An interview with Ex-Minister of Finance of Georgia Lexo Alexishvili
In recent period the government has been increasingly criticized, not only by the opposition but also by the President. What caused the difficult economic situation in the country?
First of all, it should be noted that the political forces always serve their own political interests in the evaluation of certain events – some say that everything is bad, and others vice versa – everything is good.
In reality, the picture is not so black and white. Everything is much more diverse and at the same time difficult.
It is clear that Georgia’s economy is too weak to withstand external shocks. The only thing we can do is to develop the economy of the country and thus make it less dependent on external factors.
This issue should be divided into two parts – the first is a long-term policy, which is to determine the general direction of development for the years ahead. This is a very important question, because concrete solutions should be taken based on this vision. The government aims to achieve high economic growth in the long term in 10, 15 or even 20 years. Only in this situation the country could really feel the progress.
Otherwise there will be no tangible positive changes either in economy or in the social sphere, health care or education.
The government’s social policy is largely focused on subsidies. Is it a right policy for the long term?
No. First of all, we are talking about economic growth that can be achieved only if an attractive investment climate is created. This is the main problem, and after all the rest will come by itself.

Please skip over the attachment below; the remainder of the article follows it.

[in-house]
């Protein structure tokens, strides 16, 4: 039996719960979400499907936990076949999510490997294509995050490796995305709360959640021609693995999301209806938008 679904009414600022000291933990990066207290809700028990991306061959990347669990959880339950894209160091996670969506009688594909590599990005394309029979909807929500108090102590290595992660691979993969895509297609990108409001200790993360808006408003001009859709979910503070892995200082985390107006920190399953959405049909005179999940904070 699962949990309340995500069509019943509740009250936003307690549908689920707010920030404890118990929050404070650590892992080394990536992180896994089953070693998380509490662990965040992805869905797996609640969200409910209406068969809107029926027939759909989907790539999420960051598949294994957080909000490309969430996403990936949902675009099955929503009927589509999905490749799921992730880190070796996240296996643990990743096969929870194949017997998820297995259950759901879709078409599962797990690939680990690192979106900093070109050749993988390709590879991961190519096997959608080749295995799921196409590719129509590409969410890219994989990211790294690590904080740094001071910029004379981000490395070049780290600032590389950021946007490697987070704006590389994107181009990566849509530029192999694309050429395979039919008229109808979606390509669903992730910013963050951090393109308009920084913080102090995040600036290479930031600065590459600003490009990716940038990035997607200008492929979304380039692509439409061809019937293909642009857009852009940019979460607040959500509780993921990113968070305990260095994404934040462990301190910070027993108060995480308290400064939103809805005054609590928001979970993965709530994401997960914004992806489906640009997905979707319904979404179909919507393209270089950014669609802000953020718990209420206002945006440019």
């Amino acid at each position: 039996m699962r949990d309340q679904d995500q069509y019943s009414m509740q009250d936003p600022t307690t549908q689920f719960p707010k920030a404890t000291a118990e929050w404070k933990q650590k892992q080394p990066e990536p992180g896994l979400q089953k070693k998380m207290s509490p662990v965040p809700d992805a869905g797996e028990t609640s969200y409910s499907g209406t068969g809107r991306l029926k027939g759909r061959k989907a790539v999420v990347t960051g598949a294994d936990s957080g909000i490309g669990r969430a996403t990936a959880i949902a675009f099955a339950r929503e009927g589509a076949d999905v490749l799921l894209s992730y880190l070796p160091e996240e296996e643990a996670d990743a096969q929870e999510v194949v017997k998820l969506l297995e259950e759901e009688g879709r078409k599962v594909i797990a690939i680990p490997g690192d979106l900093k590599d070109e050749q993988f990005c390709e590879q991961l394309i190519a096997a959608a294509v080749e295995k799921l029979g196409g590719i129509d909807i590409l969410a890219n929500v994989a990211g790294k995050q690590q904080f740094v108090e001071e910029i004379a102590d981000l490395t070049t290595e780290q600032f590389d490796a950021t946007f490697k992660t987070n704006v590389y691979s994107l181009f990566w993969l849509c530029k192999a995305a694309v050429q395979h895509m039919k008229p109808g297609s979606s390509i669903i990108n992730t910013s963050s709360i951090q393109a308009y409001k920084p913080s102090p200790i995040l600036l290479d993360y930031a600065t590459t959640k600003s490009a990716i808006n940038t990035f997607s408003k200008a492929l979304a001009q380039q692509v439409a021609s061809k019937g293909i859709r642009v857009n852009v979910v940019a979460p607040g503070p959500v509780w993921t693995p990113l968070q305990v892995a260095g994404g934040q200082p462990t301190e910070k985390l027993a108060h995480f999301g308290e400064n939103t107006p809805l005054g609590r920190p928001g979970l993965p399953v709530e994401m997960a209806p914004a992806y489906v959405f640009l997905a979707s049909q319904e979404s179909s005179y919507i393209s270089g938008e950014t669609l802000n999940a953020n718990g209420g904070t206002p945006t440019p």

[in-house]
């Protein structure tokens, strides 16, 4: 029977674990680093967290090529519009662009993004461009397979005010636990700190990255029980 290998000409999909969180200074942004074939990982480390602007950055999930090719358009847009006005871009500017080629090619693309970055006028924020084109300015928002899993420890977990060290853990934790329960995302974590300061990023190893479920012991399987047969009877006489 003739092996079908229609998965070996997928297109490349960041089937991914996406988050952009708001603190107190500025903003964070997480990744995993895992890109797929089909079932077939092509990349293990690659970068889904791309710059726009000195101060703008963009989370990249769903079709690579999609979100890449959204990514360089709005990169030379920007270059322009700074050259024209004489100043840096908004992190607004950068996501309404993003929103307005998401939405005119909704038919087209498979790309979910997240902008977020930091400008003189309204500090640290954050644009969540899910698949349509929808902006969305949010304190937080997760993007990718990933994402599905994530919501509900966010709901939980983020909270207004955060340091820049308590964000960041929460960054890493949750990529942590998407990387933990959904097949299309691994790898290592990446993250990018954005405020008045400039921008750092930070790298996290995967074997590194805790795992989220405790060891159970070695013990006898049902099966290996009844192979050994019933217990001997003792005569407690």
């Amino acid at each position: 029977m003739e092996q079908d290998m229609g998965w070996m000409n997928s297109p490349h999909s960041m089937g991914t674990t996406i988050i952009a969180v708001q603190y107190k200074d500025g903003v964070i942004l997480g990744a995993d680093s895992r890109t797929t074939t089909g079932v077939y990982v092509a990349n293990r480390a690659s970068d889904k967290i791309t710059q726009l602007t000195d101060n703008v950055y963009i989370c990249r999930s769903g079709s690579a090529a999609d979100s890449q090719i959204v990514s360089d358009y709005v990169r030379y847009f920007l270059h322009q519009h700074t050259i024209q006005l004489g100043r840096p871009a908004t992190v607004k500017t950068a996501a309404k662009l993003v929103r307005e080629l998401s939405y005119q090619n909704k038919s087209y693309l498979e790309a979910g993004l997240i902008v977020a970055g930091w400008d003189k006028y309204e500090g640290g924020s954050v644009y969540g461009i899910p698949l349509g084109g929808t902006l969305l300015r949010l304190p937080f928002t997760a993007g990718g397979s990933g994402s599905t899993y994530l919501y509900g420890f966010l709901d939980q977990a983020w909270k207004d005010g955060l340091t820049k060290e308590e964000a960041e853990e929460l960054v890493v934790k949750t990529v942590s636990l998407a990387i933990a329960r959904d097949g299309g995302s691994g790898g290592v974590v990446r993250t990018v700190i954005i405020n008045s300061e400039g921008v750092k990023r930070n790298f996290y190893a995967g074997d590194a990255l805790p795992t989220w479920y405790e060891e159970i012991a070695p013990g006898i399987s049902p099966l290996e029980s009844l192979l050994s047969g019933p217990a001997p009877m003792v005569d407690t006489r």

Of course, the country should have necessary health care, education system, social spending, no one argues. But most importantly is to achieve economic growth, which can be reached only by investing. Moreover, the investment is not only money that comes into the country, this is also the introduction of the business culture in the country. This is money and knowledge.
Georgia is a small country that has neither one nor the other. Accordingly, the only way is to attract investment from abroad.
Does the growth of bureaucracy in recent years hinder this process?
Naturally, the large bureaucracy hampers the growth of the economy. It is obvious that there is a good business climate in Georgia, but it is mainly concerned with investors already working in the country – but whether the new investors will come is a big question. To encourage new investors, it is necessarily to do a lot.
In recent years, the government is going in the opposite direction, and the business is facing considerable difficulties. For example, excise taxes on beer and alcohol increased. Visa regime was introduced, which is a very big mistake. Now authorities are trying to improve the law, but new mistakes may be admitted in the process.
The same can be said about the legislation on the rules of the sale of agricultural land to foreign citizens – a ban was a big mistake that should be corrected, so that more foreigners can come to Georgia and do business.
In recent period, businessmen complain that the tax audits have become a serious problem as they drag on and create difficulties. Whether they have an impact on the business climate?
Of course, tax policy is also part of the business environment, and it certainly needs to be improved. There are many examples of how tax audits are delayed indefinitely, and this naturally hinders work.
It also must be corrected, but in my opinion, the increasing bureaucracy is much more serious problem that will grow during the integration with the European space.
Bureaucracy, in general, is characterized by the desire to take on as many functions as possible and to regulate the economy as much as possible. It’s pretty dangerous process that takes place in Georgia.
If we want economic growth in the country, the government should go for deregulation, particularly in issues such as land ownership. It is necessary to remove artificial bureaucratic barriers.